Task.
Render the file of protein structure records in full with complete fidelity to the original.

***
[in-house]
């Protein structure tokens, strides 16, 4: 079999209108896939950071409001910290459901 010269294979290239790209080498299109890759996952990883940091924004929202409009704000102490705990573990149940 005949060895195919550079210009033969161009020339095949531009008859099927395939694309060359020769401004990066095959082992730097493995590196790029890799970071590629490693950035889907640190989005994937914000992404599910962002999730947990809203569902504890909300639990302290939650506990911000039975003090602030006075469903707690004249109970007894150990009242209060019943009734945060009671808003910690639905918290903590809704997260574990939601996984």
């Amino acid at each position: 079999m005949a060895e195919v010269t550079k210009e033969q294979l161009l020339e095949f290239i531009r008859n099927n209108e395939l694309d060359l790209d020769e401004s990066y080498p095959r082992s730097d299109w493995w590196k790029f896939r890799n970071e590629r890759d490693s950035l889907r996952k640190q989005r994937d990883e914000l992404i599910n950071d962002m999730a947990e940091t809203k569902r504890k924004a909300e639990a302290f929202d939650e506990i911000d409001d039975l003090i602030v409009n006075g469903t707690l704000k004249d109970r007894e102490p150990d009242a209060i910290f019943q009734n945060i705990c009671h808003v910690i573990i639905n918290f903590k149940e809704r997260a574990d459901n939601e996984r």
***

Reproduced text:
[in-house]
């Protein structure tokens, strides 16, 4: 079999209108896939950071409001910290459901 010269294979290239790209080498299109890759996952990883940091924004929202409009704000102490705990573990149940 005949060895195919550079210009033969161009020339095949531009008859099927395939694309060359020769401004990066095959082992730097493995590196790029890799970071590629490693950035889907640190989005994937914000992404599910962002999730947990809203569902504890909300639990302290939650506990911000039975003090602030006075469903707690004249109970007894150990009242209060019943009734945060009671808003910690639905918290903590809704997260574990939601996984």
């Amino acid at each position: 079999m005949a060895e195919v010269t550079k210009e033969q294979l161009l020339e095949f290239i531009r008859n099927n209108e395939l694309d060359l790209d020769e401004s990066y080498p095959r082992s730097d299109w493995w590196k790029f896939r890799n970071e590629r890759d490693s950035l889907r996952k640190q989005r994937d990883e914000l992404i599910n950071d962002m999730a947990e940091t809203k569902r504890k924004a909300e639990a302290f929202d939650e506990i911000d409001d039975l003090i602030v409009n006075g469903t707690l704000k004249d109970r007894e102490p150990d009242a209060i910290f019943q009734n945060i705990c009671h808003v910690i573990i639905n918290f903590k149940e809704r997260a574990d459901n939601e996984r």